The break is starting to come to an end but I still aim to continue finding more speakers, events, and business opportunities for the members of PCS. This week I was planning on going to a Lunch Talk where I will practice my sketch noting skills in order to glean information to pass on to the members. Furthermore, I will be going to Playtest Thursdays at NYU Poly to perhaps procure more attendees for our events and get more ideas and connections. In addition, I will be attending a hackathon, sponsored by Spotify, to gain experience and exposure that I will share with other PCS members. I would not have thought a few months ago that PCS would be where it is now but I pulled a few strings, made it happen, and now we’re known by a bunch a girls at Brooklyn Tech, the speakers I’ve invited, people who saw me steal food at the WWC meeting, and soon the world.

-Zakiya Sims, 1st year Computer Science at The Seidenberg School & treasurer, PCS.

Agile Explained

As mentioned in the previous blog post, Pace will be hosting Agile NYC for their 5th annual Agile Day, happening on the 18th. For most who have not been introduced to or worked with agile methodologies, the concept of the agile approach can seem a bit abstract, and  abstraction might be intimidating at first, but agile is something you’ll want to understand concretely before looking for work. 

Agile NYC Pace UniversityAgile NYC’s coordinator Joe Krebs, in answering a few of our questions about agile, mentioned that a company using the agile approach will expect its employees to be familiar with the methodologies before they are hired. So how does a student go from zero experience in agile to pro upon job-interview? (Actual representation of becoming an agile pro depicted below).

Well, you won’t have to be pro, but having some experience with agile will be necessary in your field. Luckily for most of you, gaining experience isn’t too hard around here, since Pace is one of Agile NYC’s closer partners. Agile NYC’s events are often in and around the university, like Agile Day on the 18th, and participating in these events will get you up to speed. Then, if you still want more practice, you can gain hands on experience by joining teams like Seidenberg Creative Labs, who will use the agile approach in their projects, or taking certain classes — an example of which being Dr. Scharff’s mobile software engineering class, CS 389 — that implement agile techniques on classroom projects. Having a rich understanding of agile will really give you the edge you need when employers compare you to you your competition.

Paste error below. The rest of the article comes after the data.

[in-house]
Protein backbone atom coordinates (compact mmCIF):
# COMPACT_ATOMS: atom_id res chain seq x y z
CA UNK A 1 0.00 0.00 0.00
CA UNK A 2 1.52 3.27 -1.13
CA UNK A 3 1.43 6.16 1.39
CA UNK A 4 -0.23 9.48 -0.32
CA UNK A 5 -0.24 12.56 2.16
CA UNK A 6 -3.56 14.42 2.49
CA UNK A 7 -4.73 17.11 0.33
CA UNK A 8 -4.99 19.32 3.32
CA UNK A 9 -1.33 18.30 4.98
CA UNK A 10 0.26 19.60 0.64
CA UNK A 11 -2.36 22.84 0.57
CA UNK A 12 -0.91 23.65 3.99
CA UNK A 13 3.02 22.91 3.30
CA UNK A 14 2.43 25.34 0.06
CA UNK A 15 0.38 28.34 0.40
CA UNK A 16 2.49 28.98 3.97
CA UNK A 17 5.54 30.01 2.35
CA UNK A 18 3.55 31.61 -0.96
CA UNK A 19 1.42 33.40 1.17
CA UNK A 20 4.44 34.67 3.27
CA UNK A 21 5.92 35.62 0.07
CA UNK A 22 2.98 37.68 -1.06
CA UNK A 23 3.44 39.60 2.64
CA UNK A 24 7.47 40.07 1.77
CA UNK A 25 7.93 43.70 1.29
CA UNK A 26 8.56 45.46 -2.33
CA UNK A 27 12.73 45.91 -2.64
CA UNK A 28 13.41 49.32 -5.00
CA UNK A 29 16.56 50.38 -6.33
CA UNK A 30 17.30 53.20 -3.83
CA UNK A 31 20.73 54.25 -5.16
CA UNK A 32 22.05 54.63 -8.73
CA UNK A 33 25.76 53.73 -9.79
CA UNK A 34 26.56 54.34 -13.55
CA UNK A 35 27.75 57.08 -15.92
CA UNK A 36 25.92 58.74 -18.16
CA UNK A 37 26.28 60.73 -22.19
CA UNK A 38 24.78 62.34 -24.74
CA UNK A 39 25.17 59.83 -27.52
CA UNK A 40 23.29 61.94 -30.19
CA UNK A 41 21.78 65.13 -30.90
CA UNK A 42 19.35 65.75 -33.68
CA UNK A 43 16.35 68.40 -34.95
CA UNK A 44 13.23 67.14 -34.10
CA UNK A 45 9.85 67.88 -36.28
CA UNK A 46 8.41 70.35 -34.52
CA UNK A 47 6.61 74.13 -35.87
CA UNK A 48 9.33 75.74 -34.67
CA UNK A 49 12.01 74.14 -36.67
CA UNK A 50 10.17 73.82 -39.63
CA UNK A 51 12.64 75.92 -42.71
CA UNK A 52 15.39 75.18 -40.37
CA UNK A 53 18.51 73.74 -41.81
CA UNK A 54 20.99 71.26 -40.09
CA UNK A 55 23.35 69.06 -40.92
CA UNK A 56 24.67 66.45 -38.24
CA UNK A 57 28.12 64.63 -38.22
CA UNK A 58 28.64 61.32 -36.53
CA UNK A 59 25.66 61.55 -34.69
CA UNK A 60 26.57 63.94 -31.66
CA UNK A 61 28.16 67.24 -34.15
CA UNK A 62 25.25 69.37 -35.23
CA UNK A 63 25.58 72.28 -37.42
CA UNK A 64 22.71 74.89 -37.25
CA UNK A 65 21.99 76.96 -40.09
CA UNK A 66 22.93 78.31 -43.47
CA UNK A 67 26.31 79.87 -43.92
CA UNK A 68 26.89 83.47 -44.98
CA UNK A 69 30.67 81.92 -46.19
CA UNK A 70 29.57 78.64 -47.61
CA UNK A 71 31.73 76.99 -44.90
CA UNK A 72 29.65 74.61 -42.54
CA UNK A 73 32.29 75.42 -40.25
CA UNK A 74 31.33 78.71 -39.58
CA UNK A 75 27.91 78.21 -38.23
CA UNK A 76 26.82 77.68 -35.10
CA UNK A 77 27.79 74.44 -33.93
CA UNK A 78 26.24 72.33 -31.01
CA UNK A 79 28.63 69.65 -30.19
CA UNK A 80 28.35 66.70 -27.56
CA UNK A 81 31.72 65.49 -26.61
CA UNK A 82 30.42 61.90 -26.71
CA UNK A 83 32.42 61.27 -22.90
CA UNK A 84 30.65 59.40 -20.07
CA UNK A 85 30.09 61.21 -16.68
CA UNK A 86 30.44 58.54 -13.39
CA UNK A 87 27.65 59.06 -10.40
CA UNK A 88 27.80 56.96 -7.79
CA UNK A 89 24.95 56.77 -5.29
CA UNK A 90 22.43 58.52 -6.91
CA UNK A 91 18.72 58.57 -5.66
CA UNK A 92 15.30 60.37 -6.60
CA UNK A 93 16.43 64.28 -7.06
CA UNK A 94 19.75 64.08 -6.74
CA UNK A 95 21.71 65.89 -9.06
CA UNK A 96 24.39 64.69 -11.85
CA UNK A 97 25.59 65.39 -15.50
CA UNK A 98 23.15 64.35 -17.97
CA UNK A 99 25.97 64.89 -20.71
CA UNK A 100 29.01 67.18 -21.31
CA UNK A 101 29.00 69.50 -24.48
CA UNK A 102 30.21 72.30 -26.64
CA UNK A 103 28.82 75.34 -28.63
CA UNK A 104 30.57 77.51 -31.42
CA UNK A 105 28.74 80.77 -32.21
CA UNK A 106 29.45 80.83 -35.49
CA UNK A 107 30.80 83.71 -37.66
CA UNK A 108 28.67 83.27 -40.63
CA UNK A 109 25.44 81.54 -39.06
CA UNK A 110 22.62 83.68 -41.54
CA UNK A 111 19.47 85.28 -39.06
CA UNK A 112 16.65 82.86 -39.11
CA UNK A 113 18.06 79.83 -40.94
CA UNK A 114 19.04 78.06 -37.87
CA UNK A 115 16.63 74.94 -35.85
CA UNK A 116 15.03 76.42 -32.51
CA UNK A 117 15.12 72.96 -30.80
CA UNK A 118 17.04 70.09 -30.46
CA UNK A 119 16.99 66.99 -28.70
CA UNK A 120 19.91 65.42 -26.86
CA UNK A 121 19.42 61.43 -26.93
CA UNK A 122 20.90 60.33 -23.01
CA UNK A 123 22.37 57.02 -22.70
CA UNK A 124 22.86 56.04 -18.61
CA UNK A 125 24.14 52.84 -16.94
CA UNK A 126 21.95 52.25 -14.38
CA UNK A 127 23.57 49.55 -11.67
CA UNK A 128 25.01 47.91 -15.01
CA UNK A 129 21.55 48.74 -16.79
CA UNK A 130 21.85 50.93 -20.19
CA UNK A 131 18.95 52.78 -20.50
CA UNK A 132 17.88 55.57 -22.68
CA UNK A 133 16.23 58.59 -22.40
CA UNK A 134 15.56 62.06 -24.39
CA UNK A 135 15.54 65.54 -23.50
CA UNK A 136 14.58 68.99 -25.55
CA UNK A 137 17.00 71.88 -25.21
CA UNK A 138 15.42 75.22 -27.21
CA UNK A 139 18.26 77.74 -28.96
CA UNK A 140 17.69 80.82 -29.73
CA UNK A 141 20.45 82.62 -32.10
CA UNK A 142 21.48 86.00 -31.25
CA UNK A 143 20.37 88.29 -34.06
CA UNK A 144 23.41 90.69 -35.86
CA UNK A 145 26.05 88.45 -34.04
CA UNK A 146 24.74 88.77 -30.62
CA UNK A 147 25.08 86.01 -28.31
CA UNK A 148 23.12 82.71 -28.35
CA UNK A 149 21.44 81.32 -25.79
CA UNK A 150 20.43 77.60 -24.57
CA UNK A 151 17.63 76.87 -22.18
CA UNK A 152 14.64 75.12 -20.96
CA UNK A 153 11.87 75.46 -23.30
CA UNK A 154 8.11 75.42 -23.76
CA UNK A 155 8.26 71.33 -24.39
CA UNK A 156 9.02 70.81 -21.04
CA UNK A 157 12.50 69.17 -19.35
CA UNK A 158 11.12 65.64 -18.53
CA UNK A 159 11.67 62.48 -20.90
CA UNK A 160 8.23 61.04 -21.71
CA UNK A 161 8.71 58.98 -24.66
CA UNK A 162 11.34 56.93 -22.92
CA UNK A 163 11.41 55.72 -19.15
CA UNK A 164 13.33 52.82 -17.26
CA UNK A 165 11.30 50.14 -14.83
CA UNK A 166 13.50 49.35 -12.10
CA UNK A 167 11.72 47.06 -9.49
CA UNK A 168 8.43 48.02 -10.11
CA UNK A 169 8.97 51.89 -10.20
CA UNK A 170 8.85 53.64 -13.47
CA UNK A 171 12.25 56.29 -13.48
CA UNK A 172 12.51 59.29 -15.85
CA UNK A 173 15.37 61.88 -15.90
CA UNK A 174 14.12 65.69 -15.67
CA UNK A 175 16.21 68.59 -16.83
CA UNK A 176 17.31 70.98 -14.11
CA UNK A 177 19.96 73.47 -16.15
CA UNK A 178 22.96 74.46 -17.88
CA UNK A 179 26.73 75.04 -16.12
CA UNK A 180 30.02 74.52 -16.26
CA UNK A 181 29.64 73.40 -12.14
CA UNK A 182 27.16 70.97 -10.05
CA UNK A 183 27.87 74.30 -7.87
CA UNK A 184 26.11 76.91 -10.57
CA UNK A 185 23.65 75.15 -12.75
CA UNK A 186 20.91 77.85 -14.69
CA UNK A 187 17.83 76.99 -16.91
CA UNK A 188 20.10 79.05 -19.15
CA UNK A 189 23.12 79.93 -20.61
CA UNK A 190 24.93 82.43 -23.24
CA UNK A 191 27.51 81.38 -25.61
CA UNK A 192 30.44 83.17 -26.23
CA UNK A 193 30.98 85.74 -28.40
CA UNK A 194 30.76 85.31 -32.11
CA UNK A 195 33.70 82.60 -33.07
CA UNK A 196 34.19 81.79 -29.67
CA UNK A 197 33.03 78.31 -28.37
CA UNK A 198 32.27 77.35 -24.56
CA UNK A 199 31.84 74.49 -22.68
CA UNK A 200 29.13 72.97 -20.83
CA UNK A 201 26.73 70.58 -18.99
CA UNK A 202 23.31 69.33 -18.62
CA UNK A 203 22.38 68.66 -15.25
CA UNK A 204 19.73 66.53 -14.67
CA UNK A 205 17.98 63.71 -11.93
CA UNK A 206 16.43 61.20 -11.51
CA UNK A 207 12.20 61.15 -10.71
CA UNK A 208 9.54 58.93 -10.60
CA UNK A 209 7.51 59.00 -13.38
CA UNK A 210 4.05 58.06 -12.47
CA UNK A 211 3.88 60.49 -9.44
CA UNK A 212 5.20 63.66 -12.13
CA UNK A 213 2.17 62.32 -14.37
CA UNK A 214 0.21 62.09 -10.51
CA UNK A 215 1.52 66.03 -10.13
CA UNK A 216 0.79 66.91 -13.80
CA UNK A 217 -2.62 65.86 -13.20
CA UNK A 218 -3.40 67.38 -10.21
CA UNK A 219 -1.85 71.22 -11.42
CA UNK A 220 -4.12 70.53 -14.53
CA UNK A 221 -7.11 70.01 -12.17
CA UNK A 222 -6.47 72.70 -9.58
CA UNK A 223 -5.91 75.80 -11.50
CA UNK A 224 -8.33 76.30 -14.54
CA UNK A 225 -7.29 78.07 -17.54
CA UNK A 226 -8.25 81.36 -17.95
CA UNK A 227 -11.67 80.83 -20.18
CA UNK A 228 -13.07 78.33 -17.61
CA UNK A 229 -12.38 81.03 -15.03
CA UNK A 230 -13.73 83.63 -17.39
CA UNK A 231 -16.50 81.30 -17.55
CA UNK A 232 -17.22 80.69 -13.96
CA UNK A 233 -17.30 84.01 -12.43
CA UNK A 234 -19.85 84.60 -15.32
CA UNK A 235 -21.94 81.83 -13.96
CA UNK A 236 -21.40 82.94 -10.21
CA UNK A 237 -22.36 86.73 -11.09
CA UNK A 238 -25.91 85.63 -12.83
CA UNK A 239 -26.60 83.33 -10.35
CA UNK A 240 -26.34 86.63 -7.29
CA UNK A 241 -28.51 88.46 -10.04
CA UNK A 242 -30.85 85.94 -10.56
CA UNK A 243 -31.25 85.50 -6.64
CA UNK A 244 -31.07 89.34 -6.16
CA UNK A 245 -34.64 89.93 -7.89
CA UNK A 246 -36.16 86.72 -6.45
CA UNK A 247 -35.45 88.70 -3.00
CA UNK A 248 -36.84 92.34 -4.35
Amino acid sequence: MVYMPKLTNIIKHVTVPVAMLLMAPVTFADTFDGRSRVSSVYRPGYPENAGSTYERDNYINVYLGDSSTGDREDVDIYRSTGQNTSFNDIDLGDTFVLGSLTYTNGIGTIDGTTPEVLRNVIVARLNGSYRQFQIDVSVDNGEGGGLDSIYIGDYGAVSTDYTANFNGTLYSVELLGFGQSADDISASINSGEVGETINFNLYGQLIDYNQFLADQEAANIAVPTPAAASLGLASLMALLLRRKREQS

Agile, in the simplest terms, is a product development methodology, specifically for programmers. Many careers in programming lead to projects where someone (or a company) will consult a team of programmers to build what they need. While the programmers do their thing and the ‘bosses’ do their own, often times problems arise from start to finish. The agile method of working through a project helps avoid a lot of these problems or provides simplified methods of solving said issues as they arise — and they will arise.

From its official conception in 2001, when the Agile Manifesto was created, agile’s values are described as,

“Individuals and interactions over processes and tools.
Working software over comprehensive documentation.
Customer collaboration over contract negotiation.
Responding to change over following a plan.
That is, while there is value in the items on the right, we value the items on the left more,” (agilemanifesto.org).

This set of rules directly opposes the more traditional methodology known as the Waterfall method. Agile emphasizes the importance of personable teamwork that moves forward as a cohesive effort, rather than a group of separated workers working towards a common goal. To do this successfully, agile encourages daily meetings for teams to discuss issues before or as they arise rather than after. Not only are daily meetings valuable for avoiding issues, they also stimulate creativity and brainstorming between team members. More often than not, these meetings take on an informal tone and promote a sort of playfulness to offset stress or idea blockage.

Now that you’re on your way to becoming an agile pro, instead of wandering around next Thursday’s event, spending all your time learning what the heck agile is in the first place, you can now focus on the real meat of Agile day and feast on its workshops and networking opportunities.